The Fuller Brush Man

Connoisseurs have long regarded him as the master of cold-turkey peddling. He’s been at it for eighty years.

Once upon a time, not too long ago, a doorbell would ring almost anywhere in America, a housewife would run to answer it, and there would stand a wellgroomed, smiling gentleman. “I’m your Fuller Brush Man,” he would say, stepping back deferentially. “And I have a gift for you.” It was the famous Handy Brush. “I’ll just step in a moment,” he would go on, scooping up his sample case and kicking off his rubbers (which were, by intention, bought a size too large so they would slip off easily).Read more »

The Blighted Life Of The Writer, Circa 1840

The urge to create literature was as strong in the mid-1800s as it is today, but rejections were brutal and the pay was even worse

How does the writing life in preCivil War America compare with that of the 1980s? If you had picked up the New York literary newspaper The New Mirror on Saturday, January 6, 1844, you would have read: “The prices paid now to acceptable magazine-writers are very high, though the number of writers has increased so much that there are thousands who can get no article accepted.Read more »

The Bottle

Seventy-one years ago, a designer working frantically to meet a deadline for the Coca-Cola Company produced a form that today is recognized on sight by 90 percent of the people on earth

The cries of the thirsty faithful resounded across the land last year when, after refreshing Americans for the better part of a century, the Coca-Cola Company announced it was introducing a new Coke and retiring the old version. Eventually the company recanted, of course, and depending upon which story you prefer, either bowed to popular demand or played its next card. The original soft drink is now back on store shelves, but not before having undergone a sort of corporate beatification process —now it’s Classic Coke. Read more »

The Case Of The Chambermaid And The Nine Old Men

When Elsie Parrish was fired, her fight for justice led to dramatic changes in the nation’s highest court.

When, on a spring day in 1935, Elsie Parrish walked into the office of an obscure lawyer in Wenatchee, Washington, to ask him to sue the town’s leading hotel for back pay, she had no idea she was linking her fate to that of exploited women in a Brooklyn laundry a whole continent away. Still less did she think that she was setting off a series of events that would deeply affect President Franklin D. Roosevelt’s plans for his second term.Read more »

The Rise Of The Supermarket

It didn’t just change the way we buy our groceries. It changed the way we live our lives.

Late last year, on its obituary page, The New York Times acknowledged the passing of a multimillionaire Oklahoma businessman named Sylvan Goldman. SYLVAN N. GOLDMAN, 86, DIES ; the headline read. INVENTOR OF THE SHOPPING CART . Read more »

The Golden Age Of Advertising

The twenties and thirties saw a host of new ways to separate customers from their money. The methods have not been forgotten.

No era provides such revealing insights into the cultural values of both producers and consumers of American advertising as the 1920s and 1930s, when admen not only claimed the status of professionals but also saw themselves as missionaries of modernity. Read more »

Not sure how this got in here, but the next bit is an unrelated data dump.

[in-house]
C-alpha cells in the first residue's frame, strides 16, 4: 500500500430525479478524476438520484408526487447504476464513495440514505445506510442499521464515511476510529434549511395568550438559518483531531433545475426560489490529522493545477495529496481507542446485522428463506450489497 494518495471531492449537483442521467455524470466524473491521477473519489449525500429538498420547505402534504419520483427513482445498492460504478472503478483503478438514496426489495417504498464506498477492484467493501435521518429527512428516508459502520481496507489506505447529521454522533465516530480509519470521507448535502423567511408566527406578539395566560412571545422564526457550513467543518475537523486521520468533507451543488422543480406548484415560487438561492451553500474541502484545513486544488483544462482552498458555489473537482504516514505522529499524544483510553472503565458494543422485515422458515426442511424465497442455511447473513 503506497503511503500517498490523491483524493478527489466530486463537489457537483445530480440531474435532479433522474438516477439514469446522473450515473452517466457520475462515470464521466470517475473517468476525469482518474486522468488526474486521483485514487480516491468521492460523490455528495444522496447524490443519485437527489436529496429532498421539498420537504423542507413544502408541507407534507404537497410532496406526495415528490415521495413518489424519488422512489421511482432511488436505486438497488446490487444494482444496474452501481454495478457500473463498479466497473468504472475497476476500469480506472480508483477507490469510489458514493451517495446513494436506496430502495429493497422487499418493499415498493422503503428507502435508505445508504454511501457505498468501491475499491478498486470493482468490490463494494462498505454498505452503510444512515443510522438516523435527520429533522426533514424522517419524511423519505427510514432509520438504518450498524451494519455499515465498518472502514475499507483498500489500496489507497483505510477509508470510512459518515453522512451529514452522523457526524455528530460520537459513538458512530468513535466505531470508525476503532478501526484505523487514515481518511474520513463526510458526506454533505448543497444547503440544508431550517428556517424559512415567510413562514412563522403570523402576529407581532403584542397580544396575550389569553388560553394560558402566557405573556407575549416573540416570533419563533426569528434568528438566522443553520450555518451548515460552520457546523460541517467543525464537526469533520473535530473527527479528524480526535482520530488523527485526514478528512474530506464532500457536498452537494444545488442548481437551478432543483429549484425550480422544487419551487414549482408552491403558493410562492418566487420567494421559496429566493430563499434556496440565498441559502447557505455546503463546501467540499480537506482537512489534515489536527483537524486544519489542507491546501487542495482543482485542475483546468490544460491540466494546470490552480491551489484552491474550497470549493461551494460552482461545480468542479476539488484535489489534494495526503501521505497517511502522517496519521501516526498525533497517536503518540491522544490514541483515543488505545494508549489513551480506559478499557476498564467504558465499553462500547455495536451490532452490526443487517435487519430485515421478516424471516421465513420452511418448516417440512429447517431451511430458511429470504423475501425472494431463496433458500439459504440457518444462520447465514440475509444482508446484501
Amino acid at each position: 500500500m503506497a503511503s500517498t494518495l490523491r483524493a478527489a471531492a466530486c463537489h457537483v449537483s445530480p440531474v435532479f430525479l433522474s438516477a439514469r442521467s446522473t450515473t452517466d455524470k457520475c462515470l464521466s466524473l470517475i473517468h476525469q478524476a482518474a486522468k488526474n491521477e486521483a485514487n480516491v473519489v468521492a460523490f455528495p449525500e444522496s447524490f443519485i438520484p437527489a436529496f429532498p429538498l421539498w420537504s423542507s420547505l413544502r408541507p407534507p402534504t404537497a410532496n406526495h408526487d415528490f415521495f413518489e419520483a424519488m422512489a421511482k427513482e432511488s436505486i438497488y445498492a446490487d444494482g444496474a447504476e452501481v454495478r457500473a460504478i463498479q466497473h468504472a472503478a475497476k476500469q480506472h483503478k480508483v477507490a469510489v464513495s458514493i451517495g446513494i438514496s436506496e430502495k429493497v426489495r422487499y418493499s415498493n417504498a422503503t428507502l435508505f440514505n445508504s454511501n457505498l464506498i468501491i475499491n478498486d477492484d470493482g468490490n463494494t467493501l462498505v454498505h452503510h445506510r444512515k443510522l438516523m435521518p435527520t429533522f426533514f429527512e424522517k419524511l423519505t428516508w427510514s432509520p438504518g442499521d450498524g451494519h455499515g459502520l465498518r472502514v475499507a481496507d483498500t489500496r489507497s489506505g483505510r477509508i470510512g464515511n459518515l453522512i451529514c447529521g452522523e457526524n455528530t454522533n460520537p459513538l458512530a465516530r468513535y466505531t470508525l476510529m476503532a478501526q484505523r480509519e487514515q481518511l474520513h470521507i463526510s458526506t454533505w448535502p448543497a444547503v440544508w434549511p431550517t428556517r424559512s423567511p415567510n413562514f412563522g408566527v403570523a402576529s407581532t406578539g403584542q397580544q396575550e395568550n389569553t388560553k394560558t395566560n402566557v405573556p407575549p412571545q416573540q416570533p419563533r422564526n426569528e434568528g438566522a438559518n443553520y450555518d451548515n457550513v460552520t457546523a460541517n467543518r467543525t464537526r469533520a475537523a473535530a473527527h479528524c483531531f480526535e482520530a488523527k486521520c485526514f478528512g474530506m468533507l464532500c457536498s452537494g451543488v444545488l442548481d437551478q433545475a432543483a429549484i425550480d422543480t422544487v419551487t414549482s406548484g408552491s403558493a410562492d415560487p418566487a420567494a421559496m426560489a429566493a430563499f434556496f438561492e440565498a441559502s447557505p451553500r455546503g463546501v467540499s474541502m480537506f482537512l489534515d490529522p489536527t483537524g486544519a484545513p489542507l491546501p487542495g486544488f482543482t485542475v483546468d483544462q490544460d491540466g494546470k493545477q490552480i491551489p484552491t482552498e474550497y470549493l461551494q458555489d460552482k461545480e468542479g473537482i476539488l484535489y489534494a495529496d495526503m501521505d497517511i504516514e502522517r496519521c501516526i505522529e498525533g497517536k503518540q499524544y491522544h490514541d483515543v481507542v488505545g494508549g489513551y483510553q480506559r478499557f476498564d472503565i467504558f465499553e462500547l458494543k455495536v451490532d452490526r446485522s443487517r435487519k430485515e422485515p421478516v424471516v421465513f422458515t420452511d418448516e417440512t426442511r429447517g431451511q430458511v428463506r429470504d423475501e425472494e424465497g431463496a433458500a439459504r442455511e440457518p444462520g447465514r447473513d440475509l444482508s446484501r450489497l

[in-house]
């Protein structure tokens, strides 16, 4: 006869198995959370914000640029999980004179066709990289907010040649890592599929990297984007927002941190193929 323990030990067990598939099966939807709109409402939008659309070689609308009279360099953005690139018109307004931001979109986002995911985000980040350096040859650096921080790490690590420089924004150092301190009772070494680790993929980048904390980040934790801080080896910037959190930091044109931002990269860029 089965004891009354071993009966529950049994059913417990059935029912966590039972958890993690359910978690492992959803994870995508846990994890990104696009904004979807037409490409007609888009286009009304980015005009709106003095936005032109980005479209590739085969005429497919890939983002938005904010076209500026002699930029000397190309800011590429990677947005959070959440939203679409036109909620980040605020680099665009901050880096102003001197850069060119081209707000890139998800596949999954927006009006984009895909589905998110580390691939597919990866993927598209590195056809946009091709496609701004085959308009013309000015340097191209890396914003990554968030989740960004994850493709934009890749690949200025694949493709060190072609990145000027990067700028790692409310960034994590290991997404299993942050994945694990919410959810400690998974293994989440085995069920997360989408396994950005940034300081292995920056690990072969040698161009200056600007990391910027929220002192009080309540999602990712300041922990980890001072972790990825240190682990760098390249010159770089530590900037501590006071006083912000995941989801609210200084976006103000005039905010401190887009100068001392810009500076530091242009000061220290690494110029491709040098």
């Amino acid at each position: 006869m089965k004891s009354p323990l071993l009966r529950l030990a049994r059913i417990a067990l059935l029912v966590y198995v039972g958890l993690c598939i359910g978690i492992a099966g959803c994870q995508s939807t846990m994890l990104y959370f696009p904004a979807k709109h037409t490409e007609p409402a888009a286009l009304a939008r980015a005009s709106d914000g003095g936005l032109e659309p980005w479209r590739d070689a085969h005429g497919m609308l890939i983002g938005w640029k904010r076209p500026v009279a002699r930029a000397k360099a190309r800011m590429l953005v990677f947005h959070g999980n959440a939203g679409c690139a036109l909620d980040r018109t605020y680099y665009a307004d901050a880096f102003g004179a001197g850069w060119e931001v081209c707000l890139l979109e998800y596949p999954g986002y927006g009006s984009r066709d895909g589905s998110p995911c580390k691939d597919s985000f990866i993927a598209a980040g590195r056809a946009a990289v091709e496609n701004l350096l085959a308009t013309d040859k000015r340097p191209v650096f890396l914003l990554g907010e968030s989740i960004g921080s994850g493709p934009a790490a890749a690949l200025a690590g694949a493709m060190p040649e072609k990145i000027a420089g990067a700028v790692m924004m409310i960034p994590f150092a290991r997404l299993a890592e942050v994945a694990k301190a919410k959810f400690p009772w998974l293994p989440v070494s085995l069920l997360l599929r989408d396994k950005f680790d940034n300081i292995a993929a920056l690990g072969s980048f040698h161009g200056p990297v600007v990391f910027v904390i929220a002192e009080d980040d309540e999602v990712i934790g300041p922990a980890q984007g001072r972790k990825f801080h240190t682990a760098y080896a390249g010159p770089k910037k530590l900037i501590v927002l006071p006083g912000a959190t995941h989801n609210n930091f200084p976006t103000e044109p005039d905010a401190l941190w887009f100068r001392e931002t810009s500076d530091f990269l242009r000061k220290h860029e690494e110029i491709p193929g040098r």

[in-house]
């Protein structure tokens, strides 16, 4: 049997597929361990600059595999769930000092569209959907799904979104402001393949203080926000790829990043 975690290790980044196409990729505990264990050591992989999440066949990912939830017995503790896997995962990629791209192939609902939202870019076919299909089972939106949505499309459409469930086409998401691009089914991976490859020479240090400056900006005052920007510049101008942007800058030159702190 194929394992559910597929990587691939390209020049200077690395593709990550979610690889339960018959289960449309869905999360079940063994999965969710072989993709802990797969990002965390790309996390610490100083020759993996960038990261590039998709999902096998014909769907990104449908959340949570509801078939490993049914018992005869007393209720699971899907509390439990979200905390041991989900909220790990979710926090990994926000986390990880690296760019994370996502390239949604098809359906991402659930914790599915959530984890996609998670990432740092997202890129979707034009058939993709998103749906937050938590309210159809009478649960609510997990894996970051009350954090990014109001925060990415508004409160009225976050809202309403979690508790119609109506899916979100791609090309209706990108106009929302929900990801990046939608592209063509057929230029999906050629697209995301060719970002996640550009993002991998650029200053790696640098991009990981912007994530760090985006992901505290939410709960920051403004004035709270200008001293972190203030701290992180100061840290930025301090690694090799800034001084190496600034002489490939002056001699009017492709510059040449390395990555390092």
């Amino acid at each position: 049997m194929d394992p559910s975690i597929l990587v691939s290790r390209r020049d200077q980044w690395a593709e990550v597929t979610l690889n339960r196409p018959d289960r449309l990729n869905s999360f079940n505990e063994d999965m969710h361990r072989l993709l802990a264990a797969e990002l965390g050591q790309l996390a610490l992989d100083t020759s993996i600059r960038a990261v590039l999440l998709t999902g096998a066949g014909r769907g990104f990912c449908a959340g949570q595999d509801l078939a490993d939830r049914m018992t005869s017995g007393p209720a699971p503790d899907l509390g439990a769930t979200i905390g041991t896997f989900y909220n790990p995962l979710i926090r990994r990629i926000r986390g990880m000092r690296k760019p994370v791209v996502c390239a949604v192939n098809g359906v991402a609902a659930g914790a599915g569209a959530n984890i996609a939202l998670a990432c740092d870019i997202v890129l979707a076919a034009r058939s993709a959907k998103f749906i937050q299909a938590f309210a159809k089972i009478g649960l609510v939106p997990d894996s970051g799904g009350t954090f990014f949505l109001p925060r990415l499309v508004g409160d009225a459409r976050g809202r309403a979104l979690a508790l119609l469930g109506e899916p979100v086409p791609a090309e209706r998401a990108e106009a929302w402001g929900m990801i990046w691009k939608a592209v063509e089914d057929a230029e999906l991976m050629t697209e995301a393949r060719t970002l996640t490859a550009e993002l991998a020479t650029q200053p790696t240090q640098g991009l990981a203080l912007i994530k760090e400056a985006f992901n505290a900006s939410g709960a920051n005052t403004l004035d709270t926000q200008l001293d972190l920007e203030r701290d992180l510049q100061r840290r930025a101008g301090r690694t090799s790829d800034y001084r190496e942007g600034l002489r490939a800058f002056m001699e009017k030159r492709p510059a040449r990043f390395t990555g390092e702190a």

Past Masters

Israel Sack made a fortune by seeing early the craft in fine old American furniture

To a casual passerby on East Fifty-seventh Street in Midtown Manhattan, No. 15 looks like any other small, wellkept building. On the main floor is an antique-silver shop. Above it on the third and fourth floors are windows with blinds pulled shut behind them, and across each window in gilt Gothic lettering there appears simply a name, Israel Sack, Inc. Although behind those upper-story windows is the oldest and most prestigious dealer in American antiques, nothing gives that information away. The name on the building is enough.Read more »

American Gold

Solid-gold coins were legal tender for most of the nation's history. In their brilliant surfaces we can see our past fortunes.

NOWADAYS MONEY SEEMS to have become a pure idea, a universally agreed-upon fiction conveyed by pieces of paper, plastic cards, computers, and coins made of nearly worthless metal. But until just fifty-one years ago, money meant solid gold, that precious, rare, beautiful, glamorous, and nearly indestructible element which had stood throughout history as the invulnerable guarantee of financial security.Read more »

When Should We Retire?

Twentieth-century answers to that question have much less to do with the health and happiness of the retiree than we have been led to believe

IN 1978 A FEDERAL statute made it illegal for most employers to impose mandatory retirement on workers under seventy. The new law was widely touted as yet another triumph of twentieth-century enlightenment. For, after all, was not compulsory retirement a relic of an era when the abilities of the elderly were not fully appreciated? Read more »

The Artist Of The Center

J ohn Wenrich’s original drawings of Rockefeller Center helped attract tenants in the middle of the Depression. Fifty years later they survive as talismans of a golden moment in American architecture .

When John D. Rockefeller, Jr., announced his intention to build a great urban complex in December 1929, the project was meant to be “as beautiful as possible,” but it also had to be a solid business proposition. Ultimately the Center was both, but not without a long process of negotiating, planning, designing, and redesigning—much of it heavily criticized by the press.Read more »